Strike Outs + Batting Average

Strike Outs + Batting Average
Claire DeBerg model and actress

I’m a model and actress. It is a job. I go to lots of casting calls and auditions. Lots. So many. Several each week.

What this looks like is this: I memorize lines, I dress in the manner the director requests, I prepare my hair and makeup to match their requests for on-camera auditions, I figure out childcare, I rearrange meetings, I plot trips and track mileage and keep parking receipts and log hours. This acting and modeling thing is a business, yo!

And it is fun and I love it and it is work.

In the last week my agent has sent me to two big casting calls. And when I say big they’re high-profile clients (like Coca-cola) so the rate for a day’s work is high ($1,000+/day) and the work is challenging (lots of lines to memorize and nail). These are serious auditions and I prepare for them for hours sometimes.

For both castings I received a callback. Callbacks are huge! It signals you’ve done something well…you’re noted for your talent and the director wants to see you back to audition again. Callbacks mean you’re closer to landing the job, the gig, the part.

I was beyond thrilled to head back to the casting agent and audition again for both of these parts–often with the same exact hair and clothes worn at the first audition (directors like consistency when talent audition). I was totally prepared and feeling confident and imagining how each audition would go and even plotting wardrobe fitting dates and shoot dates on my calendar.

For one it was down to me and another talent. She got it.


For the other casting call I didn’t get the part and someone else did.


And I was TOTALLY bummed. And I was TOTALLY annoyed that I was totally bummed. I’ve been to hundreds of casting calls over the last 8 years. Obviously I didn’t get every job in the past. Sometimes when I walk into a casting agency and look at the models waiting to audition they all look like me so I have to figure out how I’ll set myself apart because it won’t be for my height, eye color, hair color or ethnic ambiguity. But this last week I got really down about myself and my ability and wondered if I was enough of this (bubbly? serious?) or enough of that (facial expressions? humor?).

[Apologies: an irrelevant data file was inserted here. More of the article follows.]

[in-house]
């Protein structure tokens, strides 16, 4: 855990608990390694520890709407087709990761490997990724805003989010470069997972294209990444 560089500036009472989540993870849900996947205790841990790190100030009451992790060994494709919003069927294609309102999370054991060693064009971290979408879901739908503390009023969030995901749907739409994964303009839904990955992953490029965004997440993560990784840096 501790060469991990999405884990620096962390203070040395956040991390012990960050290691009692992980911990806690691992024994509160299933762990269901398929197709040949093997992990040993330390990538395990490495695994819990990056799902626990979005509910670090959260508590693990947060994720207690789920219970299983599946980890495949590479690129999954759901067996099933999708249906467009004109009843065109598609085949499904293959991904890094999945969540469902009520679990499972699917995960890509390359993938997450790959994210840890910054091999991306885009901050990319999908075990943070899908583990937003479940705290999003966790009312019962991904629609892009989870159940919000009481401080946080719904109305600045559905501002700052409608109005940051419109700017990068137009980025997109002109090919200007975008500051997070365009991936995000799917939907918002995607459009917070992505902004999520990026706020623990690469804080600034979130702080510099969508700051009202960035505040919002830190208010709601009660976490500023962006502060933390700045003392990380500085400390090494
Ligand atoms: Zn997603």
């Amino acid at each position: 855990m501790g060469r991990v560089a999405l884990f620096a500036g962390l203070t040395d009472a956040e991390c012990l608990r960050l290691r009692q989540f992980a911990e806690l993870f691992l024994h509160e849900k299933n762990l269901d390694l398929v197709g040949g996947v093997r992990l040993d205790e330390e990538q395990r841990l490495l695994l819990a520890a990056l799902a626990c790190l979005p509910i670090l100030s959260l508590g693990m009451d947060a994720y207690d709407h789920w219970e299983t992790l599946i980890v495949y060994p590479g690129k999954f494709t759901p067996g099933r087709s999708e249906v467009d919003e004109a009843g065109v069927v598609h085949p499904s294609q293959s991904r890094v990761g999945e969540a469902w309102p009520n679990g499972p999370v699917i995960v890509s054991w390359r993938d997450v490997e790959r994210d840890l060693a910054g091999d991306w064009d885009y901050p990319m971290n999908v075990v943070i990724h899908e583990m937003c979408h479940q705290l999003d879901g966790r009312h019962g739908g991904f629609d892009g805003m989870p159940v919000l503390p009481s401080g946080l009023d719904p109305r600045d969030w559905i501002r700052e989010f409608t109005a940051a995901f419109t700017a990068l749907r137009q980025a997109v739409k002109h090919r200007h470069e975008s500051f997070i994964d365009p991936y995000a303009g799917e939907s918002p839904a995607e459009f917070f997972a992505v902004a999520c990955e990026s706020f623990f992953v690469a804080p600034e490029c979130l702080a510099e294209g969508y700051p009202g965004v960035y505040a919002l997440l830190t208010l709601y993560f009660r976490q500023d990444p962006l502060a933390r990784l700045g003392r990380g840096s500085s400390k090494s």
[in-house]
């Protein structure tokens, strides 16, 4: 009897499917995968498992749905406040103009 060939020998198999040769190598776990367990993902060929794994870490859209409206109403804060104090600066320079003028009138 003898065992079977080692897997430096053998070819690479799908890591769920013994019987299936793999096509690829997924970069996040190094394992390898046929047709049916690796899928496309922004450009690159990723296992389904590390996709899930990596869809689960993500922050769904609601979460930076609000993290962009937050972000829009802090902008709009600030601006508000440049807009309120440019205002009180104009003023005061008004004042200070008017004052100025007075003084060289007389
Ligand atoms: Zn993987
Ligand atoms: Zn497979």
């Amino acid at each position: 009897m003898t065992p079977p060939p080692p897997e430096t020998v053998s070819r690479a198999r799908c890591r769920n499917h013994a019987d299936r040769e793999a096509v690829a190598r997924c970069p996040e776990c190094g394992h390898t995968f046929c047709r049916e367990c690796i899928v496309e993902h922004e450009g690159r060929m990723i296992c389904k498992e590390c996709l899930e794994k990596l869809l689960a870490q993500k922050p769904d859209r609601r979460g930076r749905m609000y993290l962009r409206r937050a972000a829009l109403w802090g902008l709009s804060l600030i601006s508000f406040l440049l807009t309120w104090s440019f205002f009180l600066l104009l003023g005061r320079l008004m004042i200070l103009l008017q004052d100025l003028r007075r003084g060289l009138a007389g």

I sulked. It was kind of juvenile, really. Finally I admitted to my husband that I was actually sad to not get these parts and that is why I was moping around in my bathrobe until 11:00 on a Saturday. Then he said something that I want you to hear, too:

“Babe, if your batting average is .300 that means you’re near the top of the league…it means you’re a really good ball player. It also means you strike out 7 times out of 10. Out of 10 times you’re up at bat you are slated to strike out 7 of those at-bats. You will strike out TWICE as many times as you hit. But you WILL hit, if you play the game.”

So I will keep playing this modeling and acting game. And this mom game and this wife game and this writing game and this life game and this healthy food game and this prayer game. Keep at it, lovelies. Whatever game you’re committed to playing…whatever game in this life that has you questioning whether you’re enough: get back at the plate. You will strike out a lot…more than you connect with the ball. But you will hit if you play the game.